You’ll have to kiss texting goodbye to take Jillian Price’s 10th-grade English class.
The no-nonsense Eagle Harbor High School teacher has designed a cellphone caddy with the help of BARN woodworker Dave Whitacre to ensure students aren’t distracted by their pocket technology.
At the beginning of class, Price collects everybody’s mobile devices and stores them in her hand-hewn wooden container, which has a slot for a surge protector, so students can charge their phones. She says that amenity helps cut down on complaints. Those that don’t relinquish their devices, if caught, lose privileges for the entire day. And to ensure a buzz of activity doesn’t cause students to squirm, Price sets the screens facing the whiteboard.
Price credits her friend Noah Barfield for inspiring her innovation. The Bainbridge High teacher, who has his own calculator caddy, suggested Price reach out to the Bainbridge Artisan Resource Network for help.
“I had no idea what that was,” Price said about BARN. But Google presented her with an email address and soon Whitacre was on board. Besides his handiwork, he donated all the materials for the phone holders, which were completed in September.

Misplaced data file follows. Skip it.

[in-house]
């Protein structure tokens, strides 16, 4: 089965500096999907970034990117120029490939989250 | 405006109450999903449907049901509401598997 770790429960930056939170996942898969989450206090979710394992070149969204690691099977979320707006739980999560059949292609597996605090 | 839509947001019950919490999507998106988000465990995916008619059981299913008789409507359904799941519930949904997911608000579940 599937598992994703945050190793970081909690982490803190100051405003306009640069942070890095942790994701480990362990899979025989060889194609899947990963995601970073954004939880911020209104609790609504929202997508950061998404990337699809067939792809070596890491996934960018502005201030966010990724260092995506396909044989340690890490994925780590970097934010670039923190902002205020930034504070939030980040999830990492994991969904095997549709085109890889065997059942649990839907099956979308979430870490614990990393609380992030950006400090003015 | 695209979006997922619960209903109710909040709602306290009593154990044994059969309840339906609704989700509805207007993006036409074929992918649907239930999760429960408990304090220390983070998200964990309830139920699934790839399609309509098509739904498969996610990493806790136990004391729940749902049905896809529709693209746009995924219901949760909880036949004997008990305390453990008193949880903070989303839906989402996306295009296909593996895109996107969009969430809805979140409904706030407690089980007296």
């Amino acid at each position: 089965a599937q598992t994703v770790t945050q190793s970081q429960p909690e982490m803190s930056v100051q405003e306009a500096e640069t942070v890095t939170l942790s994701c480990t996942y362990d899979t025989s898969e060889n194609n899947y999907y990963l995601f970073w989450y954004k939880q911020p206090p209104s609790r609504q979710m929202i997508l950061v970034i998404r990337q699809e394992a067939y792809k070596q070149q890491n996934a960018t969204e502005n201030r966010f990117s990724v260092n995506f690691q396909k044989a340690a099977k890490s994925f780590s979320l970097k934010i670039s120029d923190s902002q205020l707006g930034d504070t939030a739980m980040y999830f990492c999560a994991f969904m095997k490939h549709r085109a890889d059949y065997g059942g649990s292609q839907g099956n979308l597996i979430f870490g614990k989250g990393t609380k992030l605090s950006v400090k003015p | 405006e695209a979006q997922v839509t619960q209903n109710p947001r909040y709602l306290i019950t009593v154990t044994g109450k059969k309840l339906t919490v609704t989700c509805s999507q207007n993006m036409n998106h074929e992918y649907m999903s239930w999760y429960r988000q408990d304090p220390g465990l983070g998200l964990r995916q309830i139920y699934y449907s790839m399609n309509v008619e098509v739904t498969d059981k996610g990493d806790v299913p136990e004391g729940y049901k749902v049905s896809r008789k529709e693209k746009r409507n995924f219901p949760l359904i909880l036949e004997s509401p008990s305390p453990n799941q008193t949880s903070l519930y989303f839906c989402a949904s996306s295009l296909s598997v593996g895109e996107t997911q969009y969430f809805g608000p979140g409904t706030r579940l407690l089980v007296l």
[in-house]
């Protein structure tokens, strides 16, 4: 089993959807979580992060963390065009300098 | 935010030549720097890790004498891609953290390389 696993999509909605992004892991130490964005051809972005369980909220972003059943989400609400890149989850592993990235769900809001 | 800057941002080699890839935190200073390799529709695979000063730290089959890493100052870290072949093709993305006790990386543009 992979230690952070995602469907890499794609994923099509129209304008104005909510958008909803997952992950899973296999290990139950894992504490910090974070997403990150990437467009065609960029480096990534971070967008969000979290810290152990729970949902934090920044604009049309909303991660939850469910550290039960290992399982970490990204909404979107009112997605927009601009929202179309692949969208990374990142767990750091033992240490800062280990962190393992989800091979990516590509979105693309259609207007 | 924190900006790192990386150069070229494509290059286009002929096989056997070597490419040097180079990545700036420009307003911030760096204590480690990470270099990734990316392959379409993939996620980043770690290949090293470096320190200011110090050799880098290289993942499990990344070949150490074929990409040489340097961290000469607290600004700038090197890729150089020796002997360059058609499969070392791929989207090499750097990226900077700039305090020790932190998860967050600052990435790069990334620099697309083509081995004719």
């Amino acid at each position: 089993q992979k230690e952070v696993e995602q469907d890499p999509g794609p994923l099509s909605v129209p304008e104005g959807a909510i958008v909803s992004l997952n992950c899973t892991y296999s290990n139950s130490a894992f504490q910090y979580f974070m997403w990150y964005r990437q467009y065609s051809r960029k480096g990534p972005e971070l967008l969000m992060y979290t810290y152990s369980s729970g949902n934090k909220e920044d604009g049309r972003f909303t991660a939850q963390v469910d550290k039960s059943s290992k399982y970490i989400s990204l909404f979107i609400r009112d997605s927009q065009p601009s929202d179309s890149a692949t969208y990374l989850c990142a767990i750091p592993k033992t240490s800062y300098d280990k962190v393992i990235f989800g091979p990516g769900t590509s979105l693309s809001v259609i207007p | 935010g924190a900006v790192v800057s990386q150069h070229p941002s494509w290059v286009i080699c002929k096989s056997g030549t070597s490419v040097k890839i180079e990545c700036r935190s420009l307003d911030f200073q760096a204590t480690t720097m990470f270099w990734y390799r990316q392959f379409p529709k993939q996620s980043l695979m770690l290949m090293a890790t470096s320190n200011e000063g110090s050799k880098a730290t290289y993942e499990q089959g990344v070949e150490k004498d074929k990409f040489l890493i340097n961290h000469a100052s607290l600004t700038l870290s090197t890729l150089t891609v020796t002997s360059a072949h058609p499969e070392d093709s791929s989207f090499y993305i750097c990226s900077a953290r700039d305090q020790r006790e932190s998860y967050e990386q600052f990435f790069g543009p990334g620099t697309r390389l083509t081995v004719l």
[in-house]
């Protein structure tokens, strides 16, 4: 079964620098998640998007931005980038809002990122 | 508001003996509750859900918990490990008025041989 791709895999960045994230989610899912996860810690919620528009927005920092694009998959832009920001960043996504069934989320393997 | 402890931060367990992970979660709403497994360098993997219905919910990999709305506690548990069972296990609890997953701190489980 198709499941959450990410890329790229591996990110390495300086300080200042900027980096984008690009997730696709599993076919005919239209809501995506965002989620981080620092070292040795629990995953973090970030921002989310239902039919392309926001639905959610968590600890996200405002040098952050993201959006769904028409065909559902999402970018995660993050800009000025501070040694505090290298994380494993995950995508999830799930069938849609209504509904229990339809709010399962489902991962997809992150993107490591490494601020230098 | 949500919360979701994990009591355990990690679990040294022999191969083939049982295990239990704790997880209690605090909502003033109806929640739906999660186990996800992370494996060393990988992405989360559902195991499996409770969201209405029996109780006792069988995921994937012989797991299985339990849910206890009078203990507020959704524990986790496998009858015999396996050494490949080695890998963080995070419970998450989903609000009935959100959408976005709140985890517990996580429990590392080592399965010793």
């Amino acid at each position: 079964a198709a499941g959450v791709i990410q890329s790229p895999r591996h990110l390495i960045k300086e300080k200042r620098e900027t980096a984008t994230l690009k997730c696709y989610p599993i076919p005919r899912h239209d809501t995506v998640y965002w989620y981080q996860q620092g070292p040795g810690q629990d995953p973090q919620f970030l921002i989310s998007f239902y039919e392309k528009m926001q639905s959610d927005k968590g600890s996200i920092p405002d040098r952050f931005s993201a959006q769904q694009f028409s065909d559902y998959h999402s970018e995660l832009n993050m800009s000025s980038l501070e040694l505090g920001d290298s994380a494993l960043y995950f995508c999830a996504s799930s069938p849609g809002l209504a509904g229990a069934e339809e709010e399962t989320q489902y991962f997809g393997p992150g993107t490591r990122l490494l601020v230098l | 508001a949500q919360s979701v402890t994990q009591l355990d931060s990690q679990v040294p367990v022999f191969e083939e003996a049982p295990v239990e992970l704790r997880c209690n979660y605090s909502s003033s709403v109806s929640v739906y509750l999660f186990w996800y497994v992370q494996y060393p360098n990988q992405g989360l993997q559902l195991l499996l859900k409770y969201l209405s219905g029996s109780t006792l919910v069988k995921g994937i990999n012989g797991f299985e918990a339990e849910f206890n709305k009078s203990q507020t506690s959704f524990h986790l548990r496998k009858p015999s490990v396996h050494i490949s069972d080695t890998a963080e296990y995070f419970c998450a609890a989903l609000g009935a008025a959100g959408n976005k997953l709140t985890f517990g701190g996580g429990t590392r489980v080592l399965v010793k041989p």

“I just want to give a big, public thank you,” Price said. “This has been a major help!”
Students were less excited about the project.
Tracy Tyler, a sophomore, said that she didn’t like that her phone was sitting out with the possibility of someone reading all her texts, although she admitted that the measure probably helped her focus.
Emma Bonifield said handing over her phone made her feel like her teacher didn’t trust her. (She had had her device taken away earlier that day.)
“In English class, we do a lot of work that’s measurable, so it’s not helping yourself out if you’re on your phone,” Bonifield commented. “You’ll just have to take work home.”
Still, the policy might work well for geometry and other lecture-style classes, Bonifield suggested, where there is less incentive to stay attentive. Tyler wasn’t so sure. “If someone wants to find a way not to pay attention, they’re going to find a way not to pay attention,” she said.